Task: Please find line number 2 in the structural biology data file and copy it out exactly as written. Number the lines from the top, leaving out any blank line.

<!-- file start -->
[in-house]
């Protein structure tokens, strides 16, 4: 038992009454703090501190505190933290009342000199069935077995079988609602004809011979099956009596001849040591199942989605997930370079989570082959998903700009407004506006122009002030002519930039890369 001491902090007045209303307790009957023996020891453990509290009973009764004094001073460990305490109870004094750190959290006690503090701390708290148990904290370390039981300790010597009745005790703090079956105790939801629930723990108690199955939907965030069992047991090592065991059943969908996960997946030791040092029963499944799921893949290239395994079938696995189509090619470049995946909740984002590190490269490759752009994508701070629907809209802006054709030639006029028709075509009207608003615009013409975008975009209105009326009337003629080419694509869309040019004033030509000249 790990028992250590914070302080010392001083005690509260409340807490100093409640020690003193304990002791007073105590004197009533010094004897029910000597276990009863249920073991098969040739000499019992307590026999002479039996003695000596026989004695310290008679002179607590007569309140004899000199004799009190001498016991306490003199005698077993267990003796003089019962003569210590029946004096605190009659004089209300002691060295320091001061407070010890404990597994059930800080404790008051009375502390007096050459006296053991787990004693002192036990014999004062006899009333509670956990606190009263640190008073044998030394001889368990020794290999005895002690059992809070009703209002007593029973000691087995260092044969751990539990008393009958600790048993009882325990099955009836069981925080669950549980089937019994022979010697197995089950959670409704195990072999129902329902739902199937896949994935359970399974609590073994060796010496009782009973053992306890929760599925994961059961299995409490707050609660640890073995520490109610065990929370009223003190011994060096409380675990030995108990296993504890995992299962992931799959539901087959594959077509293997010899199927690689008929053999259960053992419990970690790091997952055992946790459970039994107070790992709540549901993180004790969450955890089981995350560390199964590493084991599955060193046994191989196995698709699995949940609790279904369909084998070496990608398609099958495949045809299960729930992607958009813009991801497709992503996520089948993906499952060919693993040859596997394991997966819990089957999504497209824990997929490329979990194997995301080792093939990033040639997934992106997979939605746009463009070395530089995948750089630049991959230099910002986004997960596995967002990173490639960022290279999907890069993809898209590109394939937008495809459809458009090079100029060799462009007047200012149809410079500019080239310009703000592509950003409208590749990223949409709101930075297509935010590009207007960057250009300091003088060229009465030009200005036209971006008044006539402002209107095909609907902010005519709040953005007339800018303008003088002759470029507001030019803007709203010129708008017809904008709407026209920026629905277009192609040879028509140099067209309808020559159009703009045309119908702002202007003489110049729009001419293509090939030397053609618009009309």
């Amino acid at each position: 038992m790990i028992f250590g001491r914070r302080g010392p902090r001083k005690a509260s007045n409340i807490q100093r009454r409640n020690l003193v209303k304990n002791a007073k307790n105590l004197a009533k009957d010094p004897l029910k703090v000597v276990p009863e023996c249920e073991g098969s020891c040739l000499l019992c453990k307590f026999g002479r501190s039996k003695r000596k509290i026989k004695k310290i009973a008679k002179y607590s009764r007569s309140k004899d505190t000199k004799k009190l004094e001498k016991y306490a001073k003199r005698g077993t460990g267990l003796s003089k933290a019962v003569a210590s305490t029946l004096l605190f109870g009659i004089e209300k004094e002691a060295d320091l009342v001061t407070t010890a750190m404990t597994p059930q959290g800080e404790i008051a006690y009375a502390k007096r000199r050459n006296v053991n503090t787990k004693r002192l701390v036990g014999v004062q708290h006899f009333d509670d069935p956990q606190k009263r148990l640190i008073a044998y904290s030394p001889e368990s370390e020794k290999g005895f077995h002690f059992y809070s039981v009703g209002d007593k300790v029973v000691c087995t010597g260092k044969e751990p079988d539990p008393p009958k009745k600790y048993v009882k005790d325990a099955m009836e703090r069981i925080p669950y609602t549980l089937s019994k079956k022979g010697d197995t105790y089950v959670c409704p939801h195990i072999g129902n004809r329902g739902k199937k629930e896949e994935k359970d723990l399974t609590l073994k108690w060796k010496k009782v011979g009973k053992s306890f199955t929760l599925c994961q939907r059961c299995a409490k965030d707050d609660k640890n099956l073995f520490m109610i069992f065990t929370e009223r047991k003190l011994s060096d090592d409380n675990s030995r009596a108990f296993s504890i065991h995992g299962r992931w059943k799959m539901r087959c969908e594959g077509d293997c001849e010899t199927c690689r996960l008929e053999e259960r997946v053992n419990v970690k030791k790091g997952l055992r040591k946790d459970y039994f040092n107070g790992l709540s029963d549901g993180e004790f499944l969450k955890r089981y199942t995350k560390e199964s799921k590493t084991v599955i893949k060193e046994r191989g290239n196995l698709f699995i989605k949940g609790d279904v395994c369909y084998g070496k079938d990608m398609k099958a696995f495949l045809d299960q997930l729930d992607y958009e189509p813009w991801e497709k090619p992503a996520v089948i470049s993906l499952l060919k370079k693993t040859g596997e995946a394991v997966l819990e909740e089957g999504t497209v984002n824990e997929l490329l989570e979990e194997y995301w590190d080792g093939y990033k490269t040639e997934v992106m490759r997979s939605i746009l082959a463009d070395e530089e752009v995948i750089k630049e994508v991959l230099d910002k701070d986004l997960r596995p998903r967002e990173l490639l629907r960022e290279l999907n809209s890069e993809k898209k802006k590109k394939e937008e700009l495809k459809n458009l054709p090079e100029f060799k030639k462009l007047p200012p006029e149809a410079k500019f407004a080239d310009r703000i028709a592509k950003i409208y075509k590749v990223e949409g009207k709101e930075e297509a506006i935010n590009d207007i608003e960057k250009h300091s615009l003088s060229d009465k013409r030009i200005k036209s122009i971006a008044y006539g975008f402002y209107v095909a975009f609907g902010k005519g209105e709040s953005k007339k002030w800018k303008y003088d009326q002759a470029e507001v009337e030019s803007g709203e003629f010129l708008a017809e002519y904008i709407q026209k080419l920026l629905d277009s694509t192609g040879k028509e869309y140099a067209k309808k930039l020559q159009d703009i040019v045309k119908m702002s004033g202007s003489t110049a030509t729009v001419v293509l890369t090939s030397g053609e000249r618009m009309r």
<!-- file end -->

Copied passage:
């Protein structure tokens, strides 16, 4: 038992009454703090501190505190933290009342000199069935077995079988609602004809011979099956009596001849040591199942989605997930370079989570082959998903700009407004506006122009002030002519930039890369 001491902090007045209303307790009957023996020891453990509290009973009764004094001073460990305490109870004094750190959290006690503090701390708290148990904290370390039981300790010597009745005790703090079956105790939801629930723990108690199955939907965030069992047991090592065991059943969908996960997946030791040092029963499944799921893949290239395994079938696995189509090619470049995946909740984002590190490269490759752009994508701070629907809209802006054709030639006029028709075509009207608003615009013409975008975009209105009326009337003629080419694509869309040019004033030509000249 790990028992250590914070302080010392001083005690509260409340807490100093409640020690003193304990002791007073105590004197009533010094004897029910000597276990009863249920073991098969040739000499019992307590026999002479039996003695000596026989004695310290008679002179607590007569309140004899000199004799009190001498016991306490003199005698077993267990003796003089019962003569210590029946004096605190009659004089209300002691060295320091001061407070010890404990597994059930800080404790008051009375502390007096050459006296053991787990004693002192036990014999004062006899009333509670956990606190009263640190008073044998030394001889368990020794290999005895002690059992809070009703209002007593029973000691087995260092044969751990539990008393009958600790048993009882325990099955009836069981925080669950549980089937019994022979010697197995089950959670409704195990072999129902329902739902199937896949994935359970399974609590073994060796010496009782009973053992306890929760599925994961059961299995409490707050609660640890073995520490109610065990929370009223003190011994060096409380675990030995108990296993504890995992299962992931799959539901087959594959077509293997010899199927690689008929053999259960053992419990970690790091997952055992946790459970039994107070790992709540549901993180004790969450955890089981995350560390199964590493084991599955060193046994191989196995698709699995949940609790279904369909084998070496990608398609099958495949045809299960729930992607958009813009991801497709992503996520089948993906499952060919693993040859596997394991997966819990089957999504497209824990997929490329979990194997995301080792093939990033040639997934992106997979939605746009463009070395530089995948750089630049991959230099910002986004997960596995967002990173490639960022290279999907890069993809898209590109394939937008495809459809458009090079100029060799462009007047200012149809410079500019080239310009703000592509950003409208590749990223949409709101930075297509935010590009207007960057250009300091003088060229009465030009200005036209971006008044006539402002209107095909609907902010005519709040953005007339800018303008003088002759470029507001030019803007709203010129708008017809904008709407026209920026629905277009192609040879028509140099067209309808020559159009703009045309119908702002202007003489110049729009001419293509090939030397053609618009009309």